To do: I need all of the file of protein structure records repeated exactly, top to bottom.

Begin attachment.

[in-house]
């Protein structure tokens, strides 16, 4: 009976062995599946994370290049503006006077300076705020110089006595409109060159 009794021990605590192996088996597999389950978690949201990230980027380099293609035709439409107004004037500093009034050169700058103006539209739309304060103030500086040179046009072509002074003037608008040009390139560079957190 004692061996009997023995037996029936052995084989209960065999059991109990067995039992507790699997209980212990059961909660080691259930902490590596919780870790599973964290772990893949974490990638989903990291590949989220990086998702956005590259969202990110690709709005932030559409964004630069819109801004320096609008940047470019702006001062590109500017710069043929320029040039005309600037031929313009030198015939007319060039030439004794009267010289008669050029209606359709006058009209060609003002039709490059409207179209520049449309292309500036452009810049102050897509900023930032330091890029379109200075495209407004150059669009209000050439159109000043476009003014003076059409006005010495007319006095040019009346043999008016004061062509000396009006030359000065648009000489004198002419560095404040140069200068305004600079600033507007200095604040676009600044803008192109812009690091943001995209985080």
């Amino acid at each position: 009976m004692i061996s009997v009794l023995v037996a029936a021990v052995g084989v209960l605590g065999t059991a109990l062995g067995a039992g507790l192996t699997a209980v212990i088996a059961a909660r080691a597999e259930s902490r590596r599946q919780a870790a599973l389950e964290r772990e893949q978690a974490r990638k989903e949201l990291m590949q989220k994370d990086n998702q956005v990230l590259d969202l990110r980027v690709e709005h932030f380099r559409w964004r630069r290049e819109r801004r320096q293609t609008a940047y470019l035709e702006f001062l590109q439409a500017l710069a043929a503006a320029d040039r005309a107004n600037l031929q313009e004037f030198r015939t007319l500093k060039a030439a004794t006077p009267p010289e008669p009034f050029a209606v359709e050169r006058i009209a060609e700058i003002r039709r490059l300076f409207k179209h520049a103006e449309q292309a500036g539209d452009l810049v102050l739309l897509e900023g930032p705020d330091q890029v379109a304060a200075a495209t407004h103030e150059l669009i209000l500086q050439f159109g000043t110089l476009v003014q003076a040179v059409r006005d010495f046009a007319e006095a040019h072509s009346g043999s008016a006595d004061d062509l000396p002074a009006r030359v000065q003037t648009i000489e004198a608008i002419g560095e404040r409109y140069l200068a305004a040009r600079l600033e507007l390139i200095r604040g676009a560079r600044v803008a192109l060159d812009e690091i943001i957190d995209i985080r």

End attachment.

[in-house]
């Protein structure tokens, strides 16, 4: 009976062995599946994370290049503006006077300076705020110089006595409109060159 009794021990605590192996088996597999389950978690949201990230980027380099293609035709439409107004004037500093009034050169700058103006539209739309304060103030500086040179046009072509002074003037608008040009390139560079957190 004692061996009997023995037996029936052995084989209960065999059991109990067995039992507790699997209980212990059961909660080691259930902490590596919780870790599973964290772990893949974490990638989903990291590949989220990086998702956005590259969202990110690709709005932030559409964004630069819109801004320096609008940047470019702006001062590109500017710069043929320029040039005309600037031929313009030198015939007319060039030439004794009267010289008669050029209606359709006058009209060609003002039709490059409207179209520049449309292309500036452009810049102050897509900023930032330091890029379109200075495209407004150059669009209000050439159109000043476009003014003076059409006005010495007319006095040019009346043999008016004061062509000396009006030359000065648009000489004198002419560095404040140069200068305004600079600033507007200095604040676009600044803008192109812009690091943001995209985080």
């Amino acid at each position: 009976m004692i061996s009997v009794l023995v037996a029936a021990v052995g084989v209960l605590g065999t059991a109990l062995g067995a039992g507790l192996t699997a209980v212990i088996a059961a909660r080691a597999e259930s902490r590596r599946q919780a870790a599973l389950e964290r772990e893949q978690a974490r990638k989903e949201l990291m590949q989220k994370d990086n998702q956005v990230l590259d969202l990110r980027v690709e709005h932030f380099r559409w964004r630069r290049e819109r801004r320096q293609t609008a940047y470019l035709e702006f001062l590109q439409a500017l710069a043929a503006a320029d040039r005309a107004n600037l031929q313009e004037f030198r015939t007319l500093k060039a030439a004794t006077p009267p010289e008669p009034f050029a209606v359709e050169r006058i009209a060609e700058i003002r039709r490059l300076f409207k179209h520049a103006e449309q292309a500036g539209d452009l810049v102050l739309l897509e900023g930032p705020d330091q890029v379109a304060a200075a495209t407004h103030e150059l669009i209000l500086q050439f159109g000043t110089l476009v003014q003076a040179v059409r006005d010495f046009a007319e006095a040019h072509s009346g043999s008016a006595d004061d062509l000396p002074a009006r030359v000065q003037t648009i000489e004198a608008i002419g560095e404040r409109y140069l200068a305004a040009r600079l600033e507007l390139i200095r604040g676009a560079r600044v803008a192109l060159d812009e690091i943001i957190d995209i985080r």